Tyranena starts quite late—11:30. I got up early (well, okay, I got up at 7:30) to eat my pop tart, drink a small cup of coffee, and loiter around working on my novel until it was time to go pick up Kristi. Last year we hit real traffic on the beltline and it was very tense, so this year I actually left a bit early. And of course the beltline was empty. We arrived in Lake Mills, WI, about 40 minutes away, by 10:20 and picked up our packets, then stood around chatting for the next 40 minutes or so. At 11, I went out for a warm-up jog, just a mile out at a relaxed pace and then some telephone pole intervals on the way back. I got back with just enough time to find everyone, then jump in the line for the port-o-potties and lose them again. Oh well.
We took off at 11:30 and I fell pretty quickly into an 8:30 min/mi pace. Running with the crowd to break the wind, this definitely felt like a comfortable speed, and I decided to hold onto it as long as I could. A bit before the first mile marker, I bumped into Kristi again, but when she took off (aiming for a sub-1:50 race), I made the decision to let her go and try to stay with what I had. This proved to be a pretty good decision.
The hills on this course are all on the first half, with the biggest coming right around mile four. However, none of the hills is really too difficult; my Garmin clocked 248 ft of elevation gain, compared to 362 ft at the HH. Watching my watch on the uphills, my pace occasionally dipped as far as 8:45 or even 9:00 min/mi, but I always recovered on the downhill. At around mile 5.5, I took a gel, another big change from the HH when I didn’t have anything for the duration. I hit the 10k mark in 54:28, according to the chip, and the halfway point about two minutes later. Up through mile 8, everything went really well. Then I noticed the people I’d been pacing off were gradually moving away from me; I didn’t feel like I was slowing, but my watch was suddenly reading 9:00 for pace.
At this point, I made a very conscious decision to push the pace, to leave everything I could behind and do my best to finish in under 1:50. I ran a few intervals using the trees along the path as markers, and gradually brought my pace back toward 8:30. Mile 8 seemed to last forever, but as I hit mile 9 at 1:17:xx, I did some mental math and realized that with 5K left to go, if I could just maintain my current pace I would finish under 1:50 comfortably.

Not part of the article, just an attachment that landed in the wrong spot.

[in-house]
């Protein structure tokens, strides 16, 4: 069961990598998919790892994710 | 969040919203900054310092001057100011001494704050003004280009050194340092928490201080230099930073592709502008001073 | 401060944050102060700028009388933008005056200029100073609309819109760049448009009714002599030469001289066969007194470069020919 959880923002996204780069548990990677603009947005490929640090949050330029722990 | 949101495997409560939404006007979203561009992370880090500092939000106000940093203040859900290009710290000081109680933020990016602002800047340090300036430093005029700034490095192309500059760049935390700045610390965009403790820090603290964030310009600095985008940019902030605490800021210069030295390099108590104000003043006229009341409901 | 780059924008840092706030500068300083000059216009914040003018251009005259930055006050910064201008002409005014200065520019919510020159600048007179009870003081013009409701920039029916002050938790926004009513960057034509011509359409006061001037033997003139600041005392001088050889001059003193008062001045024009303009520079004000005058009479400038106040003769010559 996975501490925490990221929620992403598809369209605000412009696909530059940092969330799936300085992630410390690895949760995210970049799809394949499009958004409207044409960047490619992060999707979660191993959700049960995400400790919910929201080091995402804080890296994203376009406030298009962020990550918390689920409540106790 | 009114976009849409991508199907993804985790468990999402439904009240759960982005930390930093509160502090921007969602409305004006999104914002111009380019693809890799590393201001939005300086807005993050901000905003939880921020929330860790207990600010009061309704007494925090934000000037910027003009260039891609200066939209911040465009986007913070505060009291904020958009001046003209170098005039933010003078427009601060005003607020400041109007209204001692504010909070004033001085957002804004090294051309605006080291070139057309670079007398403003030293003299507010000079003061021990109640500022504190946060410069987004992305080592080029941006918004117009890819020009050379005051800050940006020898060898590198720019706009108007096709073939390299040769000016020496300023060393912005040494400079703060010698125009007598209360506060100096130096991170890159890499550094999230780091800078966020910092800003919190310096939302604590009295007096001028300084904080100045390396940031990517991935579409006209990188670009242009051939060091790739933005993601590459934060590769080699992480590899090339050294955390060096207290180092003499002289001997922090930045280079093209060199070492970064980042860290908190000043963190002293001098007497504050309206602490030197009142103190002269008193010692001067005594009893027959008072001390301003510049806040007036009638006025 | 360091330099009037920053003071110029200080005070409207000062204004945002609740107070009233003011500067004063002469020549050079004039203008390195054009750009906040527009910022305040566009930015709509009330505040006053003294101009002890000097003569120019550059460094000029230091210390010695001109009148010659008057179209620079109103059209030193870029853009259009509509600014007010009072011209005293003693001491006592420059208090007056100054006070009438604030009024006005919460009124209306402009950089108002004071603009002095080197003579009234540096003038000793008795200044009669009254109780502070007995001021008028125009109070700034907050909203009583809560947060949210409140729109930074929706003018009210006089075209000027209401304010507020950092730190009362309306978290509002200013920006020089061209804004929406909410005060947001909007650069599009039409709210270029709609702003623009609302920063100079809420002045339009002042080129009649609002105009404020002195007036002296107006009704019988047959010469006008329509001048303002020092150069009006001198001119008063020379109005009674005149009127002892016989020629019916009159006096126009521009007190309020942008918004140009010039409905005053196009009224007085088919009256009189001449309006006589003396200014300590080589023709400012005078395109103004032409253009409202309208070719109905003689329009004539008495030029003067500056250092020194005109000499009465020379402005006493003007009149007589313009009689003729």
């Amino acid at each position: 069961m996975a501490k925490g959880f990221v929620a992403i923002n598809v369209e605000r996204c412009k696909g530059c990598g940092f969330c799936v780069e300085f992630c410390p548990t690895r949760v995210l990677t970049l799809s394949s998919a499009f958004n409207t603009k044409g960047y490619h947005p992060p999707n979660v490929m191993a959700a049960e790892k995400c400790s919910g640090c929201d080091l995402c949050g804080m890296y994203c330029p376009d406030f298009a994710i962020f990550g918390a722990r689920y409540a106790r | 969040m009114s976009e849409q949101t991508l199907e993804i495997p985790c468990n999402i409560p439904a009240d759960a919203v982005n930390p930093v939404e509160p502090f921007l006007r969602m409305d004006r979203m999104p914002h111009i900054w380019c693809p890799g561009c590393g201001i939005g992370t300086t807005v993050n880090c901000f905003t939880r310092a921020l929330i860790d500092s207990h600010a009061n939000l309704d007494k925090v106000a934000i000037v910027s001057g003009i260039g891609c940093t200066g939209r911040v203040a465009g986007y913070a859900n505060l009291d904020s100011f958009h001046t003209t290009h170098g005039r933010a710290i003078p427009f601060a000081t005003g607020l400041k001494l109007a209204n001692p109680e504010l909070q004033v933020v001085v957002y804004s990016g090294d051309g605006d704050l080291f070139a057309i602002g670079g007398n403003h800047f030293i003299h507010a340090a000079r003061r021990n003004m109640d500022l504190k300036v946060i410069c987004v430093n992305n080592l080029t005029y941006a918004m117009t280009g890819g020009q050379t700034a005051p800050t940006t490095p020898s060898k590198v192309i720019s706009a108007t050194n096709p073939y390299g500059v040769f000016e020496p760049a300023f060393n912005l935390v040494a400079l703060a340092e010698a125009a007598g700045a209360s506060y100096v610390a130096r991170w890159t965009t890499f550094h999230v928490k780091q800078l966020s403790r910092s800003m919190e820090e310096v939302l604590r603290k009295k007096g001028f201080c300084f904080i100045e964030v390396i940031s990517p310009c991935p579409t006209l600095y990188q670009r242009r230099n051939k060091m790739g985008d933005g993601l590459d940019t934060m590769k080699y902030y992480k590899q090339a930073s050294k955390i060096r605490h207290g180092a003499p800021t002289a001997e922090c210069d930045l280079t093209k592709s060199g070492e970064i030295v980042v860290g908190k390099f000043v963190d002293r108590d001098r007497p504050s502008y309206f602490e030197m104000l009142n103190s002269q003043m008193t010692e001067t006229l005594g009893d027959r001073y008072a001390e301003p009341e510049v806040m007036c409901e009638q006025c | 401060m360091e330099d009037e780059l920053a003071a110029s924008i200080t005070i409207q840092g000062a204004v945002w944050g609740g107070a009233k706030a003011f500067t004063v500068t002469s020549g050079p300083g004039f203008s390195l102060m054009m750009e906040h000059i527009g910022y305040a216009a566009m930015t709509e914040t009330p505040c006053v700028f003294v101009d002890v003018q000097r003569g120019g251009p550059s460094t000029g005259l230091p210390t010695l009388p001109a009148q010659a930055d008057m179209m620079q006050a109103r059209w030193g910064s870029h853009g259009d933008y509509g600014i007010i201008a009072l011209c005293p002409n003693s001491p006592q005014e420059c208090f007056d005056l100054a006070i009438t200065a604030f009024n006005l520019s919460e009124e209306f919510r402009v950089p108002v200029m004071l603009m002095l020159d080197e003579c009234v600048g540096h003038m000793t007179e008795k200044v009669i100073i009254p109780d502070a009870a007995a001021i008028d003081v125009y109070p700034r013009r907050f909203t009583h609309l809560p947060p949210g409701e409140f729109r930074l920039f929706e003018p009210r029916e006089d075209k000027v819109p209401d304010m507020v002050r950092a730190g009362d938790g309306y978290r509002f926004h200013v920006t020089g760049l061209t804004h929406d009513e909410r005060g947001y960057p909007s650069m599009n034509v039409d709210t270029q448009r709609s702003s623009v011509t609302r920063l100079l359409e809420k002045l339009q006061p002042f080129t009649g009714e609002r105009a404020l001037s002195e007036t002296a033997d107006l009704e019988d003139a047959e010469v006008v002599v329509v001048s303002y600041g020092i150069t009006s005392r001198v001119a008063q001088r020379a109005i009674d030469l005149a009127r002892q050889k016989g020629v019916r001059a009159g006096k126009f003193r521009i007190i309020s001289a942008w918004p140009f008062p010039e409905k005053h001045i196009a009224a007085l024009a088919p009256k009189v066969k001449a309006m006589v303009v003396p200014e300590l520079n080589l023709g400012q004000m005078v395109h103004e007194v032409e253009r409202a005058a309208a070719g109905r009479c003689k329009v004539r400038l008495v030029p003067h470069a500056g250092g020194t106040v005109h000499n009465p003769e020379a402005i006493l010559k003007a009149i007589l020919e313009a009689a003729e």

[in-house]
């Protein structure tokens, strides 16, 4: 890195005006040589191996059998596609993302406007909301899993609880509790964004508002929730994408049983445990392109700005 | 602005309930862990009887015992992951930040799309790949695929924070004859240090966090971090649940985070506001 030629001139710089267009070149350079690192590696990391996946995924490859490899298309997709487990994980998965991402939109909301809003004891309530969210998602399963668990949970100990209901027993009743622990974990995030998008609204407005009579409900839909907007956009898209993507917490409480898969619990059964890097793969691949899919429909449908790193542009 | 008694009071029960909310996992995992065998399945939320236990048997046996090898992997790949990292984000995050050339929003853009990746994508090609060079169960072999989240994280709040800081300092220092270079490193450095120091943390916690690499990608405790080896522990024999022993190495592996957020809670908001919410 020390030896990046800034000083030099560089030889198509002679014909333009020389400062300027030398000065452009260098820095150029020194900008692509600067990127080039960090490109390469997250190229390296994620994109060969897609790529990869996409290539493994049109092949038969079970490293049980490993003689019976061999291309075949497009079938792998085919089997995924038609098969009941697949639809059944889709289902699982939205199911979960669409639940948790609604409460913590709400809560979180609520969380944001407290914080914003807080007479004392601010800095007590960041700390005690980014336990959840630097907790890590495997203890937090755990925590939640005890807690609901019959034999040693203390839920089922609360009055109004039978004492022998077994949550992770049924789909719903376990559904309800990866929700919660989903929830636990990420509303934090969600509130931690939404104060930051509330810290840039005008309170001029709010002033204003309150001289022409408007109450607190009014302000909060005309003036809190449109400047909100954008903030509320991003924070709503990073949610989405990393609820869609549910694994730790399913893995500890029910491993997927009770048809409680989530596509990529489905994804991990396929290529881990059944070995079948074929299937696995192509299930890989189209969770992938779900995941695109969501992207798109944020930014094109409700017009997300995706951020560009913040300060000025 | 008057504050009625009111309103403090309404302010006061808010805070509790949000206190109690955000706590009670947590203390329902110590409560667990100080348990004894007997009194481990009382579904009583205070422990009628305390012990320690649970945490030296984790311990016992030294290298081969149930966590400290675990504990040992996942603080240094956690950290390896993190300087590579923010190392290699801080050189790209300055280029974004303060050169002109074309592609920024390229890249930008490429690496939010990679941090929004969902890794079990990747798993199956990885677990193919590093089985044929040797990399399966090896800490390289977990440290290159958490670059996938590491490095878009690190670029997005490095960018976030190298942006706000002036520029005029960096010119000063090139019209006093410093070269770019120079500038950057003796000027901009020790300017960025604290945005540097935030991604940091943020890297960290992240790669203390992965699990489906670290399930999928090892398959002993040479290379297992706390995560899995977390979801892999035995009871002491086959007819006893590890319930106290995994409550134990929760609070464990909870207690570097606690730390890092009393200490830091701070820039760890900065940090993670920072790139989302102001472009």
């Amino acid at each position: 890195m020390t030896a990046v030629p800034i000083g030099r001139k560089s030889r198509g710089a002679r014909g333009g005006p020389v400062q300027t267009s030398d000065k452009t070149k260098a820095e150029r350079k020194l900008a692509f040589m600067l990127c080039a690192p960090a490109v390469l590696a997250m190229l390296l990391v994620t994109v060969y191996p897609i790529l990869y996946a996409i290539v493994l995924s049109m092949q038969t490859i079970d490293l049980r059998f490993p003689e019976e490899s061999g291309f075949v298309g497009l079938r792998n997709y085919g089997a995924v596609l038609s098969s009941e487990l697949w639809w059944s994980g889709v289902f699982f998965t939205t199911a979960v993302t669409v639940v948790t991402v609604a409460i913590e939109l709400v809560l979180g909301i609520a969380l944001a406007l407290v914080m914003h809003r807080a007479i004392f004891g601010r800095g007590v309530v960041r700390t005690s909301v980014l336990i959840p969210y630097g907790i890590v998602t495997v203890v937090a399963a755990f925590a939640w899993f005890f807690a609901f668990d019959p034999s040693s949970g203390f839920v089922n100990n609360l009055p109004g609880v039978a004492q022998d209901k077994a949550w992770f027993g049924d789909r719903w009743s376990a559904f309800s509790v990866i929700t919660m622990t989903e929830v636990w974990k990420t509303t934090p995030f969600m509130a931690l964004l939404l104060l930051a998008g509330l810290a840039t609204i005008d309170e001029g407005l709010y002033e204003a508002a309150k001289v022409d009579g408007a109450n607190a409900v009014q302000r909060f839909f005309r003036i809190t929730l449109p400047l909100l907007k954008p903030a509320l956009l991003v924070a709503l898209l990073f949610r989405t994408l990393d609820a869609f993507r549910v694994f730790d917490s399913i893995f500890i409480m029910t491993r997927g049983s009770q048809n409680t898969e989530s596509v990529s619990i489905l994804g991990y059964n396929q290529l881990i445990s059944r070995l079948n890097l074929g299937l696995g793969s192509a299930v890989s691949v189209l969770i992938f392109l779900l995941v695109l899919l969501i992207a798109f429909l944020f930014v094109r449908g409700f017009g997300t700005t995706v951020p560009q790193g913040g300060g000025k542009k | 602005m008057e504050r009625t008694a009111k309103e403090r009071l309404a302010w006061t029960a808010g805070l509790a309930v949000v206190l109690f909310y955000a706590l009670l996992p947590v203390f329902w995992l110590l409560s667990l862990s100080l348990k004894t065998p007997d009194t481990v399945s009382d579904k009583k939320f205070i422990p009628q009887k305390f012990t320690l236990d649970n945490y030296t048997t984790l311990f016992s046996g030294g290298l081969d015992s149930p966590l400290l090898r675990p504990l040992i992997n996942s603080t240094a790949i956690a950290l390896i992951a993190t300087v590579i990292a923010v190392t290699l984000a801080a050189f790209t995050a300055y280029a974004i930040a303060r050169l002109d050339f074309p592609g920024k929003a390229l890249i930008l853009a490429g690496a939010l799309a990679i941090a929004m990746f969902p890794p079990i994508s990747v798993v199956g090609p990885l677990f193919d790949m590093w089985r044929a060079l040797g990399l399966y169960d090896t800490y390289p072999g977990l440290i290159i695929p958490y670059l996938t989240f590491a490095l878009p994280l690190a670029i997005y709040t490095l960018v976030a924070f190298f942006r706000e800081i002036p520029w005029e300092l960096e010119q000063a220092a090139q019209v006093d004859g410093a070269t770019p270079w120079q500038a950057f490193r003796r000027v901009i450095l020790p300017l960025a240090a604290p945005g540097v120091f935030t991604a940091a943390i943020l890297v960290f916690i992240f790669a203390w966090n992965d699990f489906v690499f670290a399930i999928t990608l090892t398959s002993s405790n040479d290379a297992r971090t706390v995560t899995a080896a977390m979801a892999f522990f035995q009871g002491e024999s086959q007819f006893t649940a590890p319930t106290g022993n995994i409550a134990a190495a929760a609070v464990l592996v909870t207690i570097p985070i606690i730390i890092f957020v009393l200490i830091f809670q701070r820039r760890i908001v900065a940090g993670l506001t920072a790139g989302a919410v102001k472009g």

Then, a few minutes later, I remembered that 9+3 is 12 and 9+4 is 13. So if I could run the next 4 miles at 8 minutes/mile, I would be done in 32 minutes. But what are the chances of that happening? Pretty much 0%. But if I ran strategically, it might be pretty close, so I decided to keep on it.
By mile 10, I was definitely beginning to feel the effects of a sustained 8:30 pace, especially in my right hip flexor. Every mile felt like I was making a bet with myself that I could sustain the pace I was running. If I had been smart, I would have brought another gel for this point in the race, but I didn’t really expect I would be doing as well as I was. Also, I didn’t have any other gels at home that morning. Tant pis.
I had a feeling that if I could hit a little better than an 8:30 pace for the actual last 5K, I would hit a sub-1:50. It was at this point that I fell back in with the group I’d been running with earlier and exchanged a few words with them, so I wasn’t looking at my watch and assumed later I just hadn’t been hitting the pace. But looking at my watch splits, I had this:
.1 (.26 on my watch)
I ran a 1:51:40 officially, which is about 100 seconds over a 1:49:59—meaning that even if I’d managed 8-minute miles for 10 to 12, I still wouldn’t have made it.
Last year, I ran a 1:53:13 on the same course, so I improved by about a minute and a half. I also managed my goal of beating my HH time. Part of this involved running strategically rather than stupidly, which is what I usually do. The biggest change was to find a pack or at least a tall guy to draft behind when running into the wind. Normally the decrease in perceived exertion in this position makes me speed up and puts me back in the wind; by biding my time, I was able to conserve some energy I really needed. I also didn’t take off with Kristi, which allowed me to save energy I would have spent very early trying to keep up with her (she’s fast). I took a gel at a good moment, about 5.5 miles into the race, with 7.5 miles on my legs. And I reengaged with my race mentally when I started to slow down and actually pushed myself. So I’ll call that a success, even if I didn’t hit my time goal.
I actually cannot tell if I named this comic “Impatient” or “Inpatient.” Both seem appropriate.
As you can see, I wrote this in early October, just a week or so after Bryan’s operation–this actually did sort of happen during the operation. But I got it uploaded only now because life kind of got away from me last month, a month during which I took care of Bryan, did one marathon and one half marathon, worked on my novel, and changed jobs, or rather job responsibilities, and went from working a kind of weird schedule that could vary from zero to eight hours or more per day depending on what work was available and needed doing to a more typical full-time work week.
Anyway, I’m hopeful that things will calm down a little more in November. Bryan is a lot more mobile and in less pain, my running schedule is calming down so I am less wiped out, and I am maybe getting the hang of some of my new responsibilities, so I am not lying in bed worrying that I will be retroactively fired or something most nights. I have a couple of scripts written that I am itching to get drawn. However, in order to get this stuff done, I may be a bit light on the various social media you typically see me on, so if you need me, drop me an email. (Note to relatives: Email means email, not voicemail. It is not impersonal to send an email. It is helpful.)